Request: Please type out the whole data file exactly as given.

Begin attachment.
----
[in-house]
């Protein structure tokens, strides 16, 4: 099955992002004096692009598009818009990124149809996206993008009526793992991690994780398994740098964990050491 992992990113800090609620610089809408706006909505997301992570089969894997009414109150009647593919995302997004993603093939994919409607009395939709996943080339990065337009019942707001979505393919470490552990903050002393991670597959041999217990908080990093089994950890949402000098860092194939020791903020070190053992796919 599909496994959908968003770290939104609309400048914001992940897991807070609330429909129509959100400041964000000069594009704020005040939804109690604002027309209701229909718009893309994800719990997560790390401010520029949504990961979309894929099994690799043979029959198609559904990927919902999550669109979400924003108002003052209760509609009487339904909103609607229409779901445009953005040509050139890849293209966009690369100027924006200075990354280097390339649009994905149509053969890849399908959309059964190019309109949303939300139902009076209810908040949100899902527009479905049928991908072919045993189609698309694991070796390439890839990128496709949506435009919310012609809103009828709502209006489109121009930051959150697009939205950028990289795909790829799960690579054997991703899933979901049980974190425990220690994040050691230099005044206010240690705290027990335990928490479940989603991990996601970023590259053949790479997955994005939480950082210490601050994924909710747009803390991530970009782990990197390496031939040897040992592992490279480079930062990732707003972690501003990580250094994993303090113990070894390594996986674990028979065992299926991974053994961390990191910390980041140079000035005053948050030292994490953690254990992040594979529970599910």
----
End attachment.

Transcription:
[in-house]
């Protein structure tokens, strides 16, 4: 099955992002004096692009598009818009990124149809996206993008009526793992991690994780398994740098964990050491 992992990113800090609620610089809408706006909505997301992570089969894997009414109150009647593919995302997004993603093939994919409607009395939709996943080339990065337009019942707001979505393919470490552990903050002393991670597959041999217990908080990093089994950890949402000098860092194939020791903020070190053992796919 599909496994959908968003770290939104609309400048914001992940897991807070609330429909129509959100400041964000000069594009704020005040939804109690604002027309209701229909718009893309994800719990997560790390401010520029949504990961979309894929099994690799043979029959198609559904990927919902999550669109979400924003108002003052209760509609009487339904909103609607229409779901445009953005040509050139890849293209966009690369100027924006200075990354280097390339649009994905149509053969890849399908959309059964190019309109949303939300139902009076209810908040949100899902527009479905049928991908072919045993189609698309694991070796390439890839990128496709949506435009919310012609809103009828709502209006489109121009930051959150697009939205950028990289795909790829799960690579054997991703899933979901049980974190425990220690994040050691230099005044206010240690705290027990335990928490479940989603991990996601970023590259053949790479997955994005939480950082210490601050994924909710747009803390991530970009782990990197390496031939040897040992592992490279480079930062990732707003972690501003990580250094994993303090113990070894390594996986674990028979065992299926991974053994961390990191910390980041140079000035005053948050030292994490953690254990992040594979529970599910």